The Landscape of Family Law
The bumps along the legal road can be mountains or molehills. Just ask the attorneys who work in family law.
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FAMILY LAW. Strikes a familiar, almost comforting chord, doesn’t it? Family: clan, brood, brethren, kindred spirits. And law: canon, code, covenant, order.
But what a deafening dissonance between those lofty terms and the minefield that is family law in the legal realm, peppered as it is with explosive human emotions: rage, heartache, recrimination, longstanding bitterness, even violence. Here, the law strikes at the very heart of who we are and what really matters to us. What do we truly value? How do we want our children to be raised?
Consider the matters at stake: the disintegration of a marriage, child-custody battles, contentious property disputes, verbal brawls over spousal support and child support, even charges of child abuse, spousal abuse and infidelity. It is often a most contentious terrain. There are restraining orders, subpoenas, disclosures of the most intimate corners of a couple’s life chronicled in the public record, long-fought battles over assets and property acquired over the course of a marriage spanning years, sometimes decades.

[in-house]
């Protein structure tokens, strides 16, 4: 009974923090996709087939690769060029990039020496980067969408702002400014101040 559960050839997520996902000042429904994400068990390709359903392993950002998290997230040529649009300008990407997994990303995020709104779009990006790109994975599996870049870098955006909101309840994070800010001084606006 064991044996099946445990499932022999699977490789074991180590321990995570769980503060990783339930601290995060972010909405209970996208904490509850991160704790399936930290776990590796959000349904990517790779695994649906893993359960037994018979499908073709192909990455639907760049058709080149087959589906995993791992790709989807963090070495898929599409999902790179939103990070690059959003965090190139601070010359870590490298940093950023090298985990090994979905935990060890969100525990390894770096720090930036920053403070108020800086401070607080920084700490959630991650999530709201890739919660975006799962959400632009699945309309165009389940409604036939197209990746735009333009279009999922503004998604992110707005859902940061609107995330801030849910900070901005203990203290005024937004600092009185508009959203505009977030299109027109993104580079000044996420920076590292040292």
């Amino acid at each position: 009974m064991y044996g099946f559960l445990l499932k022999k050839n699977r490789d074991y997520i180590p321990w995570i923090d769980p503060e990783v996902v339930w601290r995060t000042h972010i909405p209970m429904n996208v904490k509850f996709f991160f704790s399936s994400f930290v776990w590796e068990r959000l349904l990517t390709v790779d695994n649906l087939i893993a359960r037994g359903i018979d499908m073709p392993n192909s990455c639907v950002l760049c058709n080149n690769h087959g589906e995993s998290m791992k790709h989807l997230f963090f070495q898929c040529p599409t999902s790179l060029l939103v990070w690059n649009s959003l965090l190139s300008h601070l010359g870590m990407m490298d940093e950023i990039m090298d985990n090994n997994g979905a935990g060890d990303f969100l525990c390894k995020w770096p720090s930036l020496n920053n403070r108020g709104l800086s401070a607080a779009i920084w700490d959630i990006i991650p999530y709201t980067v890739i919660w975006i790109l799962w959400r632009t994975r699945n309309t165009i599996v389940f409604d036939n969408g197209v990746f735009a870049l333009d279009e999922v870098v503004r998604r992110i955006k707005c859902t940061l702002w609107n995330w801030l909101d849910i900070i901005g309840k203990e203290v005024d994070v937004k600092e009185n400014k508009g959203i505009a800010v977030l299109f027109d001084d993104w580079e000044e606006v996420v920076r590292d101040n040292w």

Attorneys who work in this area say they have to constantly steel their sensibilities; otherwise they can find themselves swept up in their clients’ emotional maelstrom.
“You have to distance yourself emotionally while you try to calm your client,” says attorney Gordon Cruse, a family law specialist who has practiced in California since 1983. “Some people come in and they are just so raging at first, they won’t listen to reason,” he says. “I’ve seen cases where one or both parties will use every discovery code, issue subpoenas, create contention. So there’s all this money that’s being spent on attorneys’ fees while their kid’s college fund is being siphoned away. I’ll ask them, ‘Do you really want to put me in a new sports car instead of sending your kid to Harvard?’ I try to guide them along a rational approach without being so negative.”
Those sentiments are echoed by other attorneys.
“I often have to discourage my clients from letting emotions rule,” says San Diego attorney Meredith Brown, who specializes in family law. “The first step is to get them away from knee-jerk reactions and personal attacks. Talk them down from the ledge, so to speak. A knock-down, drag-out fight is a waste of time for everyone involved,” she says. “If someone comes to me and says, ‘I want a shark. I want blood,’ then I send them on to another attorney, because I know they’re not going to be happy with me.”